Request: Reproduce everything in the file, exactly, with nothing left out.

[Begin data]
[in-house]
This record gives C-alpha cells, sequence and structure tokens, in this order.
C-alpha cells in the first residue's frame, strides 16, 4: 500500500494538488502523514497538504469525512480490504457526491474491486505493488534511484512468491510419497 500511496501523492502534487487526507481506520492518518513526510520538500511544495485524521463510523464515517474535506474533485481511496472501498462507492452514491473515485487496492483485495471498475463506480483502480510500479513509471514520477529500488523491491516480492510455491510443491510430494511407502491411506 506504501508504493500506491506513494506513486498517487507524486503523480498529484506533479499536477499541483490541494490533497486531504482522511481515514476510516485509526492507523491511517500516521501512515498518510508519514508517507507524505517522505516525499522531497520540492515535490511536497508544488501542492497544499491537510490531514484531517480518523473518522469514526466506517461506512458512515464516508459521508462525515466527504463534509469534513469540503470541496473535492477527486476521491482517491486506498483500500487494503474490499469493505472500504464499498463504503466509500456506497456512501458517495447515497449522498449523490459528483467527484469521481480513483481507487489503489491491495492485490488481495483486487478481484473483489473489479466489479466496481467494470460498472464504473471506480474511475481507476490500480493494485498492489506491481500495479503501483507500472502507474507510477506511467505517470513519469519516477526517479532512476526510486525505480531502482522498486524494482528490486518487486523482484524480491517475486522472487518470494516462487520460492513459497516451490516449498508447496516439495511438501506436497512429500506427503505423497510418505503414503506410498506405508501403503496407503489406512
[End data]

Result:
[in-house]
This record gives C-alpha cells, sequence and structure tokens, in this order.
C-alpha cells in the first residue's frame, strides 16, 4: 500500500494538488502523514497538504469525512480490504457526491474491486505493488534511484512468491510419497 500511496501523492502534487487526507481506520492518518513526510520538500511544495485524521463510523464515517474535506474533485481511496472501498462507492452514491473515485487496492483485495471498475463506480483502480510500479513509471514520477529500488523491491516480492510455491510443491510430494511407502491411506 506504501508504493500506491506513494506513486498517487507524486503523480498529484506533479499536477499541483490541494490533497486531504482522511481515514476510516485509526492507523491511517500516521501512515498518510508519514508517507507524505517522505516525499522531497520540492515535490511536497508544488501542492497544499491537510490531514484531517480518523473518522469514526466506517461506512458512515464516508459521508462525515466527504463534509469534513469540503470541496473535492477527486476521491482517491486506498483500500487494503474490499469493505472500504464499498463504503466509500456506497456512501458517495447515497449522498449523490459528483467527484469521481480513483481507487489503489491491495492485490488481495483486487478481484473483489473489479466489479466496481467494470460498472464504473471506480474511475481507476490500480493494485498492489506491481500495479503501483507500472502507474507510477506511467505517470513519469519516477526517479532512476526510486525505480531502482522498486524494482528490486518487486523482484524480491517475486522472487518470494516462487520460492513459497516451490516449498508447496516439495511438501506436497512429500506427503505423497510418505503414503506410498506405508501403503496407503489406512